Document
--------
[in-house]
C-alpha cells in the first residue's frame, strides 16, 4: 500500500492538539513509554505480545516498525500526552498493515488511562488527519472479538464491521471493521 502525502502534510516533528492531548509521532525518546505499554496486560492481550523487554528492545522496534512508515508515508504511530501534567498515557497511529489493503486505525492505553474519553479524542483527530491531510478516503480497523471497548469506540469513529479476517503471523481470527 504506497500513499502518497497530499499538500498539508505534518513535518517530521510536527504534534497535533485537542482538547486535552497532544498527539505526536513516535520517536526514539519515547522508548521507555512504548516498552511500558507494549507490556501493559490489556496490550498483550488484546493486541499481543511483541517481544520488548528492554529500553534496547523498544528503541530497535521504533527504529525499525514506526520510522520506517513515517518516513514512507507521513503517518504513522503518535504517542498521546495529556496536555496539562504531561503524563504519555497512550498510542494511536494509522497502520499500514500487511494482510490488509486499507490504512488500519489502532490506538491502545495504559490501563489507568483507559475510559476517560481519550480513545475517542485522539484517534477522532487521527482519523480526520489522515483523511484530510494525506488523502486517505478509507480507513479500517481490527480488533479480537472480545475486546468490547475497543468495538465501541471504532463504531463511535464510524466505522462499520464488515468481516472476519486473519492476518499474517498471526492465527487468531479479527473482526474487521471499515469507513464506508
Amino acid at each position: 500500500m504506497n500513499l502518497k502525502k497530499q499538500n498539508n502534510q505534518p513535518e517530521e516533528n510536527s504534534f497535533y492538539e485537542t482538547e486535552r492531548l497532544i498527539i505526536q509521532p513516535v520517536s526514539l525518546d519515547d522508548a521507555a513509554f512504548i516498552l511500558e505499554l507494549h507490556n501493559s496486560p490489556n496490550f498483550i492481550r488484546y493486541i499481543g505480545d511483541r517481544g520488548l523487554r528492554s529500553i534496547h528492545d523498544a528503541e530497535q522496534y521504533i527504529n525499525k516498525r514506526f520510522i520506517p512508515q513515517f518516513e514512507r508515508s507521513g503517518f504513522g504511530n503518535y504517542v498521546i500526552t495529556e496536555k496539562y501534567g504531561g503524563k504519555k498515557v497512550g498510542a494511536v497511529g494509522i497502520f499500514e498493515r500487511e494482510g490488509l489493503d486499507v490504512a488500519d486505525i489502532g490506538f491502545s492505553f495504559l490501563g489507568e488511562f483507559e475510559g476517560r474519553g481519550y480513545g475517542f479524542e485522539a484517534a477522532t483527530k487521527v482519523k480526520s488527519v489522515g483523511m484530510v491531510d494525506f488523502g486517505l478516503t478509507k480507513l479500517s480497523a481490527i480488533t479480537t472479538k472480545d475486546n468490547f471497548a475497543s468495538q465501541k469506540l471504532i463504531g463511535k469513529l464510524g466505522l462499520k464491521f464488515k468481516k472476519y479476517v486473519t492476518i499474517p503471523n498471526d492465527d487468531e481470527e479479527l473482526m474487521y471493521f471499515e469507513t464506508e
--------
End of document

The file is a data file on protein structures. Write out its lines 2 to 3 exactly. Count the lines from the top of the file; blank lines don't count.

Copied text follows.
C-alpha cells in the first residue's frame, strides 16, 4: 500500500492538539513509554505480545516498525500526552498493515488511562488527519472479538464491521471493521 502525502502534510516533528492531548509521532525518546505499554496486560492481550523487554528492545522496534512508515508515508504511530501534567498515557497511529489493503486505525492505553474519553479524542483527530491531510478516503480497523471497548469506540469513529479476517503471523481470527 504506497500513499502518497497530499499538500498539508505534518513535518517530521510536527504534534497535533485537542482538547486535552497532544498527539505526536513516535520517536526514539519515547522508548521507555512504548516498552511500558507494549507490556501493559490489556496490550498483550488484546493486541499481543511483541517481544520488548528492554529500553534496547523498544528503541530497535521504533527504529525499525514506526520510522520506517513515517518516513514512507507521513503517518504513522503518535504517542498521546495529556496536555496539562504531561503524563504519555497512550498510542494511536494509522497502520499500514500487511494482510490488509486499507490504512488500519489502532490506538491502545495504559490501563489507568483507559475510559476517560481519550480513545475517542485522539484517534477522532487521527482519523480526520489522515483523511484530510494525506488523502486517505478509507480507513479500517481490527480488533479480537472480545475486546468490547475497543468495538465501541471504532463504531463511535464510524466505522462499520464488515468481516472476519486473519492476518499474517498471526492465527487468531479479527473482526474487521471499515469507513464506508
Amino acid at each position: 500500500m504506497n500513499l502518497k502525502k497530499q499538500n498539508n502534510q505534518p513535518e517530521e516533528n510536527s504534534f497535533y492538539e485537542t482538547e486535552r492531548l497532544i498527539i505526536q509521532p513516535v520517536s526514539l525518546d519515547d522508548a521507555a513509554f512504548i516498552l511500558e505499554l507494549h507490556n501493559s496486560p490489556n496490550f498483550i492481550r488484546y493486541i499481543g505480545d511483541r517481544g520488548l523487554r528492554s529500553i534496547h528492545d523498544a528503541e530497535q522496534y521504533i527504529n525499525k516498525r514506526f520510522i520506517p512508515q513515517f518516513e514512507r508515508s507521513g503517518f504513522g504511530n503518535y504517542v498521546i500526552t495529556e496536555k496539562y501534567g504531561g503524563k504519555k498515557v497512550g498510542a494511536v497511529g494509522i497502520f499500514e498493515r500487511e494482510g490488509l489493503d486499507v490504512a488500519d486505525i489502532g490506538f491502545s492505553f495504559l490501563g489507568e488511562f483507559e475510559g476517560r474519553g481519550y480513545g475517542f479524542e485522539a484517534a477522532t483527530k487521527v482519523k480526520s488527519v489522515g483523511m484530510v491531510d494525506f488523502g486517505l478516503t478509507k480507513l479500517s480497523a481490527i480488533t479480537t472479538k472480545d475486546n468490547f471497548a475497543s468495538q465501541k469506540l471504532i463504531g463511535k469513529l464510524g466505522l462499520k464491521f464488515k468481516k472476519y479476517v486473519t492476518i499474517p503471523n498471526d492465527d487468531e481470527e479479527l473482526m474487521y471493521f471499515e469507513t464506508e